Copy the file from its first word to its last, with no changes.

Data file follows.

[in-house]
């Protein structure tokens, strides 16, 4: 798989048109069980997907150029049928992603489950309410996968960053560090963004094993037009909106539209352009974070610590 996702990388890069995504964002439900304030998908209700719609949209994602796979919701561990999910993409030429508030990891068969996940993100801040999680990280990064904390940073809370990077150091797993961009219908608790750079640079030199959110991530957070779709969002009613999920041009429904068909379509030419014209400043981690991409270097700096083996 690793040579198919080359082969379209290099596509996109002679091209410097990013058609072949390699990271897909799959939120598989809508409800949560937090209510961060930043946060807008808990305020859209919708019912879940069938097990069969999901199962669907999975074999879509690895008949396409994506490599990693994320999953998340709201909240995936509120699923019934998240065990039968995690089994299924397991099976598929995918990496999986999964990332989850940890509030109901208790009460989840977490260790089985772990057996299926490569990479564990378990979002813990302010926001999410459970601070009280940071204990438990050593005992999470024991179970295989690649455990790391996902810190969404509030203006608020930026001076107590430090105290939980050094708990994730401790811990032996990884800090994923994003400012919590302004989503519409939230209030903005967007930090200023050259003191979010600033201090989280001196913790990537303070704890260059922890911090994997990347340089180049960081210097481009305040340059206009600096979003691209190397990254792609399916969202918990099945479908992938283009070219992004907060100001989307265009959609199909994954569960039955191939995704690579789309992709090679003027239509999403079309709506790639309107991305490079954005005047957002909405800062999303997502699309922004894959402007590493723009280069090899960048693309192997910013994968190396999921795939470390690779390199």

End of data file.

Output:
[in-house]
């Protein structure tokens, strides 16, 4: 798989048109069980997907150029049928992603489950309410996968960053560090963004094993037009909106539209352009974070610590 996702990388890069995504964002439900304030998908209700719609949209994602796979919701561990999910993409030429508030990891068969996940993100801040999680990280990064904390940073809370990077150091797993961009219908608790750079640079030199959110991530957070779709969002009613999920041009429904068909379509030419014209400043981690991409270097700096083996 690793040579198919080359082969379209290099596509996109002679091209410097990013058609072949390699990271897909799959939120598989809508409800949560937090209510961060930043946060807008808990305020859209919708019912879940069938097990069969999901199962669907999975074999879509690895008949396409994506490599990693994320999953998340709201909240995936509120699923019934998240065990039968995690089994299924397991099976598929995918990496999986999964990332989850940890509030109901208790009460989840977490260790089985772990057996299926490569990479564990378990979002813990302010926001999410459970601070009280940071204990438990050593005992999470024991179970295989690649455990790391996902810190969404509030203006608020930026001076107590430090105290939980050094708990994730401790811990032996990884800090994923994003400012919590302004989503519409939230209030903005967007930090200023050259003191979010600033201090989280001196913790990537303070704890260059922890911090994997990347340089180049960081210097481009305040340059206009600096979003691209190397990254792609399916969202918990099945479908992938283009070219992004907060100001989307265009959609199909994954569960039955191939995704690579789309992709090679003027239509999403079309709506790639309107991305490079954005005047957002909405800062999303997502699309922004894959402007590493723009280069090899960048693309192997910013994968190396999921795939470390690779390199």